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Do flashlights (torches) with multi-color capabilities (white, red, blue and green) have any outdoor applications for usage in the forest or while hiking at night?

I have several flashlight that have multi-color capabilities and would like to know how these various colors of light may be used in the great outdoors?

This question is similar to two other questions that can be found on this site, yet are somewhat different:

What are the pros and cons of using a red colored light source for hiking at night?

My head torch/lamp has a red mode, why?

Could someone explain how these four colored lights could be useful to us in our adventures (hiking, hunting and so on) in the wild?

  • What other colors did you have available with your other headtorches? I've only remember seeing red filters. I've seen some kids torches with other filters but I assumed it was for kids to have fun. I don't think there is any application for blue or green. – Desorder Nov 25 '16 at 2:01
  • @Desorder I have all four colors, but on two different flashlights. One has white, red and green and the other has white, red and blue. – Ken Graham Nov 25 '16 at 2:59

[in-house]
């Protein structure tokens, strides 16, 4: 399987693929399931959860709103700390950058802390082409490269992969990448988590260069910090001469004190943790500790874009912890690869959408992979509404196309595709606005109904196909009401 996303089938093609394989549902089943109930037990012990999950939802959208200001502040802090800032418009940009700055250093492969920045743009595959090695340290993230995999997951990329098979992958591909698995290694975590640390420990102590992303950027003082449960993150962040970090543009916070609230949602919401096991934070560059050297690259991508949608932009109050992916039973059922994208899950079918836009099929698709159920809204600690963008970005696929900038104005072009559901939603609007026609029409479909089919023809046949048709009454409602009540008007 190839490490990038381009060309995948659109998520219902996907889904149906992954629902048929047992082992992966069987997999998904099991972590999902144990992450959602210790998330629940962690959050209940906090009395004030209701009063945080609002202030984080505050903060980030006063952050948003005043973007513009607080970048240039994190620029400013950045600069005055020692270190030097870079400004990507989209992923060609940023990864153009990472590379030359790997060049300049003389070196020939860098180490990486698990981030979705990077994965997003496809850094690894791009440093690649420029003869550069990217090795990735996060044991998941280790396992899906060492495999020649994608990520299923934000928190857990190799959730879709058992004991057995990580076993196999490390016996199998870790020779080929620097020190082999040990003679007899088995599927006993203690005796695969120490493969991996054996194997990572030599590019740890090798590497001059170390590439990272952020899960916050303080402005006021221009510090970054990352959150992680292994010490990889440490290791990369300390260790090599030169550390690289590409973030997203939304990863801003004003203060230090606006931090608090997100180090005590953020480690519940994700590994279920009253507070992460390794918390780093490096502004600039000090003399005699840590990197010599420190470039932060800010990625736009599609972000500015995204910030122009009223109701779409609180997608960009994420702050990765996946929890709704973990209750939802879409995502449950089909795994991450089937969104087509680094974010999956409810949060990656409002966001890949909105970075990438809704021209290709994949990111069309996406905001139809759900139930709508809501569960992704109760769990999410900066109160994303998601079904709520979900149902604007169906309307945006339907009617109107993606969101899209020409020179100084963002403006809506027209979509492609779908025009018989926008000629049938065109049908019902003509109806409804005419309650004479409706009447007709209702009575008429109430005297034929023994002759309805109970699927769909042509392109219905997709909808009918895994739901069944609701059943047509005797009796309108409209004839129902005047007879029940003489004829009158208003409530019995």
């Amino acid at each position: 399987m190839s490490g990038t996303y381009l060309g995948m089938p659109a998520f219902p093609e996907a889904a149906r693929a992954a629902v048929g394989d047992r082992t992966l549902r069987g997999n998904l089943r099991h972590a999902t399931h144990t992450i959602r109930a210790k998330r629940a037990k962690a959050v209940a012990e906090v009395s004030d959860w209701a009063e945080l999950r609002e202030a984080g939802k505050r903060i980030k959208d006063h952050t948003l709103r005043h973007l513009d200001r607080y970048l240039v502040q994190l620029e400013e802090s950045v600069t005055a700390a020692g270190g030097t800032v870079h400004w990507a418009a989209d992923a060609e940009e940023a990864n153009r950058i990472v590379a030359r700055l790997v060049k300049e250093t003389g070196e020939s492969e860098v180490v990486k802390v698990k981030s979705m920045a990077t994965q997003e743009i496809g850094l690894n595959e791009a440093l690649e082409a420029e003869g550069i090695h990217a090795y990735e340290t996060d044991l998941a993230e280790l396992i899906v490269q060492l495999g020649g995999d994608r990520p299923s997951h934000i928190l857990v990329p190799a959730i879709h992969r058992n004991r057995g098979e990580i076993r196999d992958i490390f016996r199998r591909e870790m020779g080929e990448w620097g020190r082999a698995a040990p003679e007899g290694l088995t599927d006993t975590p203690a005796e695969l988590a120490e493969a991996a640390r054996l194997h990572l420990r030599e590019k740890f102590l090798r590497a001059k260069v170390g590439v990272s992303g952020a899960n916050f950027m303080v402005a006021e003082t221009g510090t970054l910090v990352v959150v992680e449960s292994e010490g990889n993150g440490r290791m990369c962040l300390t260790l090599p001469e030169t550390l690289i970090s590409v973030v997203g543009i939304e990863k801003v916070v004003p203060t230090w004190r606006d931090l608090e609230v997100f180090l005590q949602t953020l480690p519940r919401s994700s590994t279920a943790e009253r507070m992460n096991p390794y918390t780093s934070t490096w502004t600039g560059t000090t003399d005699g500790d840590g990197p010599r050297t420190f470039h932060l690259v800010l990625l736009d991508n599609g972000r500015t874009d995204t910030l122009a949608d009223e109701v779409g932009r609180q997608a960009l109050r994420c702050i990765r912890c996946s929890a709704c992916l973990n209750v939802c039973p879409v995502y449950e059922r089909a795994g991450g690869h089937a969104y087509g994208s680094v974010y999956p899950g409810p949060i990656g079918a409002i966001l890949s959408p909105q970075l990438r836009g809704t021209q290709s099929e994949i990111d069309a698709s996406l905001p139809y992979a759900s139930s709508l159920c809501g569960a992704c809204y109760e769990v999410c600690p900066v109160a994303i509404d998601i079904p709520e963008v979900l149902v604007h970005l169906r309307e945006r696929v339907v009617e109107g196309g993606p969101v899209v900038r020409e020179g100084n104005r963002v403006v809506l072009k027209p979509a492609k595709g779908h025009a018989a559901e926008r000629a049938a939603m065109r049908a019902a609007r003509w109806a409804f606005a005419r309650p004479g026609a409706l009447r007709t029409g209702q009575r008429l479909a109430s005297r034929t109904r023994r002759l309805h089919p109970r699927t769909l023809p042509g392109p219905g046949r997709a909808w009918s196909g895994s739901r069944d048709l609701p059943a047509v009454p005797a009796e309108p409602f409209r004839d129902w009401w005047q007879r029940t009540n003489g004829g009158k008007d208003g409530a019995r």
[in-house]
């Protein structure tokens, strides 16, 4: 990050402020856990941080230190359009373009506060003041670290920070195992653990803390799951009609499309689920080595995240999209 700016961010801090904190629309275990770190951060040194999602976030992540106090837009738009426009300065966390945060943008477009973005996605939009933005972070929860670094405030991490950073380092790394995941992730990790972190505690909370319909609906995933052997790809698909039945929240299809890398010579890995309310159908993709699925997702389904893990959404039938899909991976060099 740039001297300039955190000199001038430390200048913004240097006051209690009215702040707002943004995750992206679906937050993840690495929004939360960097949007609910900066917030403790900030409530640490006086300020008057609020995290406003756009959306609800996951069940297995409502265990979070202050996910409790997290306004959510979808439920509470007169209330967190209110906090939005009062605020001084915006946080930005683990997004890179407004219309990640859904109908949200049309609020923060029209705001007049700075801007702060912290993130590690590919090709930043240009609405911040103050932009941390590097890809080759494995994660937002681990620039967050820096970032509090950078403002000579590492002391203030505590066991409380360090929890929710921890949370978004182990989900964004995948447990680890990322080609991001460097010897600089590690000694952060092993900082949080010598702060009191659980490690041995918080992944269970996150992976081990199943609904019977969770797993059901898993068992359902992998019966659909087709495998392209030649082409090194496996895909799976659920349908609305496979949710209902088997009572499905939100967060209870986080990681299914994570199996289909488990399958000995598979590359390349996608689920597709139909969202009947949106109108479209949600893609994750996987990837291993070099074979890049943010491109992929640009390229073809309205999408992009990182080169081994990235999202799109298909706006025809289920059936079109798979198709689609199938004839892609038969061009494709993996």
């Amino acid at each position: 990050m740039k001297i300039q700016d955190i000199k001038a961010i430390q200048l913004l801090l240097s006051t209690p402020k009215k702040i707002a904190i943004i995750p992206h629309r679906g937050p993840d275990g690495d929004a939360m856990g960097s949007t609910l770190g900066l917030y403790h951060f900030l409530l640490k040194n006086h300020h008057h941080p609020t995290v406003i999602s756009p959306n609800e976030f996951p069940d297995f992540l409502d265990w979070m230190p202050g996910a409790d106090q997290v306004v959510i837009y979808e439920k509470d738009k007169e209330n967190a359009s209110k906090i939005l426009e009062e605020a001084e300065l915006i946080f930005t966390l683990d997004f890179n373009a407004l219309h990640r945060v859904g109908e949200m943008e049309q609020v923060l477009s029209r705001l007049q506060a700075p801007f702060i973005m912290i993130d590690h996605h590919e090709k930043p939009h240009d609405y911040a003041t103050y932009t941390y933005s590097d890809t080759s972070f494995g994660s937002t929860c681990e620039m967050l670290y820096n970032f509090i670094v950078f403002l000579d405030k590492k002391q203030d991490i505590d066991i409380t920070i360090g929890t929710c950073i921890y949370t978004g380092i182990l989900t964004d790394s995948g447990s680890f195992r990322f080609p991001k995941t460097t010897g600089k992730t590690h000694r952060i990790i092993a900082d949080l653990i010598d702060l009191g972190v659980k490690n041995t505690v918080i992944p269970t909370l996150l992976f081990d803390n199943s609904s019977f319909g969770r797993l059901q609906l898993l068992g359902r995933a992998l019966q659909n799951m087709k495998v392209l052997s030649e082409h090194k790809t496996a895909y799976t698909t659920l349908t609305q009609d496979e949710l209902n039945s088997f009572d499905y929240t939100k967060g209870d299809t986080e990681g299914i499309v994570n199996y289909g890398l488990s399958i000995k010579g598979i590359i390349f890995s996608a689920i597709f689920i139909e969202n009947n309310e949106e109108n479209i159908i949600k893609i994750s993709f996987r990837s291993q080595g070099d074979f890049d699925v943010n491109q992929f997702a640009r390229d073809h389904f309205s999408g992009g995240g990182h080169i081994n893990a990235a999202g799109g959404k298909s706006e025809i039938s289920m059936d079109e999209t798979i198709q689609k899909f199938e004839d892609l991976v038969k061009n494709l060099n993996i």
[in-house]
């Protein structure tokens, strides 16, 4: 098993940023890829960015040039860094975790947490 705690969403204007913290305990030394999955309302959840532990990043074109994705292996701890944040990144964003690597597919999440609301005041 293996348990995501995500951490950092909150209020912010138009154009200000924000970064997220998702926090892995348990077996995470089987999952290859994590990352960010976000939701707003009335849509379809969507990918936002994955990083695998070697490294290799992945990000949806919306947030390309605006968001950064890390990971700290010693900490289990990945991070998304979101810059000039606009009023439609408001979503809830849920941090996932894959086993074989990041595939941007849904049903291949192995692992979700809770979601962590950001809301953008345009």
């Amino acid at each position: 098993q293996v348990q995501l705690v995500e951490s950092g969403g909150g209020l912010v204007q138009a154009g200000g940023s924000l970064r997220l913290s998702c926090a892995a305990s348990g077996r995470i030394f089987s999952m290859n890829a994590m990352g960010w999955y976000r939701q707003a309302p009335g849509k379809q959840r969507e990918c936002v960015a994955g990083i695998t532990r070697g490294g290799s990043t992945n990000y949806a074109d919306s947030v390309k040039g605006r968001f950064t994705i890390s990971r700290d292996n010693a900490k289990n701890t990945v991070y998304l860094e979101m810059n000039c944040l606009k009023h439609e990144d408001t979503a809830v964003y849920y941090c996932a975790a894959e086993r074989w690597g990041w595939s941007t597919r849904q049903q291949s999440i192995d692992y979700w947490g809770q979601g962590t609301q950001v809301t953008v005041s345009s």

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Just found this and thought it rather interesting and adds just a little something more to the already great answers posted.

The following is from the Flashlight University: LED Colors and Uses.

White: Great for all around, every day illumination.

Red (630 nm): Red LEDs are do not appear as bright to the human eye as white LEDs. If your eyes are night vision adjusted, it’s a good idea to use a red LED to navigate your way in the dark so you don’t ruin your night vision. Red light is also great for camping if you do not want to wake your neighbors with a bright white light. Red light is the universal signal for attention, so it is a great thing to have in emergencies for signaling and safety.

Green (525 nm): Green LEDs are useful outdoors. Many hunters claim that the green light attracts deer and other wild game, and the green light will not scare away fish, deer, and other game like a bright white light will. The green LEDs also have a longer run time than many other colored LEDs.